The Bantu Languages and Swahili
While it is difficult to trace a history of the entire Niger-Congo language phylum, the Bantu languages have a widely accepted history based largely on linguistic evidence. This theory suggests a widespread southward migration of Neolithic Niger-Congo speakers to the modern range of the Bantu languages across twenty-seven countries from Cameroon to South Africa. The migration of these languages mirror the spread of the earliest farming traditions, which spread southward before settling down with little movement since the Early Iron Age.
The most influential member of the Bantu language family is Swahili, which spread across the Swahili coast of East Africa as a mercantile language. The development of Swahili as a lingua franca allowed the communities of East Africa to join the trade networks across the Indian Ocean as active participants, instead of relying on seafaring Arab merchants. Over time, these communities became deeply influenced by the Arabian and Persian traders who would would trade with, immigrate to, or conquer the trade capitals of East Africa.
This cultural influence extended to the Swahili language, which used Arabic script for much of its history and adopted a large number of Arabic loanwords, including the word "Swahili," derived from the Arabic word for coast: sahil. Through its interaction with Arabic-speaking populations, Swahili lost the use of tones common to most Bantu and Niger-Congo languages but unseen in Arabic.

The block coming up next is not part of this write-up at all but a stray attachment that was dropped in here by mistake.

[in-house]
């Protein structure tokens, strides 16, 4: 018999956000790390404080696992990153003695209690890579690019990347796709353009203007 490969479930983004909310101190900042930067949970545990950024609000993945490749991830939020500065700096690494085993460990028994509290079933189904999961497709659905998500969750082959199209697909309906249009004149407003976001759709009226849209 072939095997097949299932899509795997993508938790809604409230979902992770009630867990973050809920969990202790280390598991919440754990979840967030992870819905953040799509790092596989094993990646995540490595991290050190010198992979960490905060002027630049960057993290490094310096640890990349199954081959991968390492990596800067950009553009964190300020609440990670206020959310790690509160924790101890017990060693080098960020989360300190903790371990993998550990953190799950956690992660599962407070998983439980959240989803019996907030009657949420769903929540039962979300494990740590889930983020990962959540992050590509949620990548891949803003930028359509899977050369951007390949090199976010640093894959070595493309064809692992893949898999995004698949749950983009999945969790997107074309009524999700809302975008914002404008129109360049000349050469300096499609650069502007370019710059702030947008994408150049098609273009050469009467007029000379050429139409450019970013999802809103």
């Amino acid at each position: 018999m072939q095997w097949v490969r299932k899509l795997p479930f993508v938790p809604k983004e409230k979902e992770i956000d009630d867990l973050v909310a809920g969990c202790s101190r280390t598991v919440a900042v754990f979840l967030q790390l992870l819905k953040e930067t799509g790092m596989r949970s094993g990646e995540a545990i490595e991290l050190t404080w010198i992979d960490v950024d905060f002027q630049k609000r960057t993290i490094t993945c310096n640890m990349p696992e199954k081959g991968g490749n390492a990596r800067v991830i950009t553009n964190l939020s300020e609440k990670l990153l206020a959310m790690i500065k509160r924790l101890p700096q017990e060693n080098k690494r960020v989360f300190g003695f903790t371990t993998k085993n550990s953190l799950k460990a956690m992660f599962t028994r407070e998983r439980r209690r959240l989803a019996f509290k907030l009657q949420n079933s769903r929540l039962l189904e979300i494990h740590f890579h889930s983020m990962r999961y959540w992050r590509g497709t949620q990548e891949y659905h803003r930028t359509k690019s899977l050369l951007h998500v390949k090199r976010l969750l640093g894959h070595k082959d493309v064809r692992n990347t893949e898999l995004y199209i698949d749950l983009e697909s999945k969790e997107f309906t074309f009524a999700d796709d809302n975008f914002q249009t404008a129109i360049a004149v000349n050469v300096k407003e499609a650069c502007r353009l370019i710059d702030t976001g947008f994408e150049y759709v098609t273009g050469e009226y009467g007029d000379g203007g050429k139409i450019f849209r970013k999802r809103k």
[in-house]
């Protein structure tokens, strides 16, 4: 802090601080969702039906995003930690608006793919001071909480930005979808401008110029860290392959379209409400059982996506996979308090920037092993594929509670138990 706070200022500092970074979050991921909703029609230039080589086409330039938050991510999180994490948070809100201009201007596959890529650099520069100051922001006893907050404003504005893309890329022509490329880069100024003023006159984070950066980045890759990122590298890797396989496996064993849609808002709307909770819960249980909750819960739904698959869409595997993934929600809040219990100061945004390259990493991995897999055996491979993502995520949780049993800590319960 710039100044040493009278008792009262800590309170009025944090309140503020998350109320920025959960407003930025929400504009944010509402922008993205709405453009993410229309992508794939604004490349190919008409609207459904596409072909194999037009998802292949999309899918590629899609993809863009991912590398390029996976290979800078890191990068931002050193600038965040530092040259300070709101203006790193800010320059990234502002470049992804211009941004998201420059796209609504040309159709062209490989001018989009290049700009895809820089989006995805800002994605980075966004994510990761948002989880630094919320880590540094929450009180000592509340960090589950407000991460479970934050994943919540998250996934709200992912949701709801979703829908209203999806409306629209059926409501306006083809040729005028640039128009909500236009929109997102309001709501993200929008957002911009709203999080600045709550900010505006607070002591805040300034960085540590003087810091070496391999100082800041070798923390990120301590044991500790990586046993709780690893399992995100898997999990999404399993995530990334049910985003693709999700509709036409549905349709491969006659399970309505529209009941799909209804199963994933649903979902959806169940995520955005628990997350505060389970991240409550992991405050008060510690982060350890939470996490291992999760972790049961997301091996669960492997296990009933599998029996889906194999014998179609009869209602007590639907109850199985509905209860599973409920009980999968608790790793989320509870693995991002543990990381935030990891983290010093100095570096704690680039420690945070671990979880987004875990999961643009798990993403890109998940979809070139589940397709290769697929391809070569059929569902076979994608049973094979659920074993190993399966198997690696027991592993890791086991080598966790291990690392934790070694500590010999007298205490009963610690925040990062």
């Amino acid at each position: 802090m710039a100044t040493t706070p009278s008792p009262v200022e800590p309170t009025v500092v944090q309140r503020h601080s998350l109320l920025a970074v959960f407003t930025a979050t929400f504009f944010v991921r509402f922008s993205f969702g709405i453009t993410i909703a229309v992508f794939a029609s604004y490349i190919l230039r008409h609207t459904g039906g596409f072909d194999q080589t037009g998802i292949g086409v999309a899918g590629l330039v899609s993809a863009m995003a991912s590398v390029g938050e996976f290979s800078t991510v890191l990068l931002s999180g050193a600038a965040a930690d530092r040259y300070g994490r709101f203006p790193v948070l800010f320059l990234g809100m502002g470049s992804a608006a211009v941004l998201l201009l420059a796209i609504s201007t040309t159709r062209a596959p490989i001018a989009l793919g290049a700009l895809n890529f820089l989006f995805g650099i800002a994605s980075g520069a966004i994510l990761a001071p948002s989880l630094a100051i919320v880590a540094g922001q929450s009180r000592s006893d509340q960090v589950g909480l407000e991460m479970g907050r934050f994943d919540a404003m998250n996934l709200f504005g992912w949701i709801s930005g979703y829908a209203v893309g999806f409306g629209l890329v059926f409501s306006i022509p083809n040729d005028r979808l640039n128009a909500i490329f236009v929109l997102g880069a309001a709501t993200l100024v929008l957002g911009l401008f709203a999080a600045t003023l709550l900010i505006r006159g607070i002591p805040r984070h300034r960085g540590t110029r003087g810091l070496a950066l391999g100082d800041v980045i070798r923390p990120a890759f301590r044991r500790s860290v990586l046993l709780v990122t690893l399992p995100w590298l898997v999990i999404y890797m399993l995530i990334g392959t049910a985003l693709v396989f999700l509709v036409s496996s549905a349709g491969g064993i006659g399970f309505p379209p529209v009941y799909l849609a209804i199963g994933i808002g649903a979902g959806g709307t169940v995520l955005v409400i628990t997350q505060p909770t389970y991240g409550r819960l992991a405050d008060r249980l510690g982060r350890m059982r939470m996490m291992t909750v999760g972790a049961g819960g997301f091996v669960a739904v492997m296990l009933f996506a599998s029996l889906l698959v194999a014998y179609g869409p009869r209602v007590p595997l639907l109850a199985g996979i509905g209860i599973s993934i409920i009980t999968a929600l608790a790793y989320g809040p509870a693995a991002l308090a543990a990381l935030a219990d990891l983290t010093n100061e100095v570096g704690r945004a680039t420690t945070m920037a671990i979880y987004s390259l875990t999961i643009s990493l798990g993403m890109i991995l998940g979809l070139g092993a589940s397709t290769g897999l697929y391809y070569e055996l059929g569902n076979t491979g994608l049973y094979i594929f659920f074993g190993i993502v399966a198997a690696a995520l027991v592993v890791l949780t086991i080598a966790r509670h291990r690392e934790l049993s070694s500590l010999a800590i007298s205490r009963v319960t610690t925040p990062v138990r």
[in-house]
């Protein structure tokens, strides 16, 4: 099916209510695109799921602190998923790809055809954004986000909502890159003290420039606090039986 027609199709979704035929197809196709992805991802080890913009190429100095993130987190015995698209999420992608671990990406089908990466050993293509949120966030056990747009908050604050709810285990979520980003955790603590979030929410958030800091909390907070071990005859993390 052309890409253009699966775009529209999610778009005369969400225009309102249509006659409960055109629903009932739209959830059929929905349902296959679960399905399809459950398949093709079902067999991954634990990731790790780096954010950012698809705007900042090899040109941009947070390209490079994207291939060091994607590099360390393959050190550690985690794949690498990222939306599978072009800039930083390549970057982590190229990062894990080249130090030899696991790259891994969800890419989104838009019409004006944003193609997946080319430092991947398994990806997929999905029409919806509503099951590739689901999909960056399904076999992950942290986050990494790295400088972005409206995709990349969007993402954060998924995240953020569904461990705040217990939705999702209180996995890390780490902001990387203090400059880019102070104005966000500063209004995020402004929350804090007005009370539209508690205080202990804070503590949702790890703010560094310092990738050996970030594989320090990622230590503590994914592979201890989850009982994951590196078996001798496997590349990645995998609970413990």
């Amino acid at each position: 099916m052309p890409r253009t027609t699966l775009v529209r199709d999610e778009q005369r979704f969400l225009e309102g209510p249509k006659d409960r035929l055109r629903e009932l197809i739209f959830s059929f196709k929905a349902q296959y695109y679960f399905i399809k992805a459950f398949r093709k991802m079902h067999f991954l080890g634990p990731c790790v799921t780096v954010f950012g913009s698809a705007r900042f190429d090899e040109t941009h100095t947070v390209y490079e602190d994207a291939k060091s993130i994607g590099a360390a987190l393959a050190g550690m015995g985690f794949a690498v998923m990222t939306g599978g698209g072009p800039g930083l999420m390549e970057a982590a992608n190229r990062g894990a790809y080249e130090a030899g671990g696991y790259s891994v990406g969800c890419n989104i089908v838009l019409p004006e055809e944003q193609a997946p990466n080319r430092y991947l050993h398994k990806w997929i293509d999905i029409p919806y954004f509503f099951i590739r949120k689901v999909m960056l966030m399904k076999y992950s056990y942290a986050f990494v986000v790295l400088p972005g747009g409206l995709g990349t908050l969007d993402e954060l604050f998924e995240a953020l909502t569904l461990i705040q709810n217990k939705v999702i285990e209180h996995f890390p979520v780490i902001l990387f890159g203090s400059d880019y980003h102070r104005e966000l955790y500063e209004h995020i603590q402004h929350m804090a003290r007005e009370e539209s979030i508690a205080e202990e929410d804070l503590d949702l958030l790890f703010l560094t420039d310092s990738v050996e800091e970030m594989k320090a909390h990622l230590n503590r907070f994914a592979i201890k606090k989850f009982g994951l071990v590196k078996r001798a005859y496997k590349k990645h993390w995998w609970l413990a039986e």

Swahili remains influential today as an official language in Tanzania, Kenya, Rwanda, and Uganda, and is a recognized minority language in Burundi, The Democratic Republic of the Congo, and Mozambique. In addition, it is recognized as a lingua franca by the East African Community, a regional intergovernmental organization.
Other Bantu Languages include the Xhosa and Zulu languages, two languages famous for their large number of click consonants developed through their extended interaction with the Khoisan languages of Southern Africa. Both Xhosa and Zulu are an official languages in South Africa and Lesotho. The Shona and Ndebele languages of Zimbabwe and Kikuyu in Kenya are are also members of the Bantu family.
3. Nilo-Saharan Languages
The Nilo-Saharan Language is the most controversial of Greenberg's four hypothesized language phyla, since there had been no academic literature to support the grouping of these languages prior to Greenberg's analysis in 1955. Nevertheless, subsequent linguistic reviews in the late 1990s have supported a genetic relationship between the languages in this group.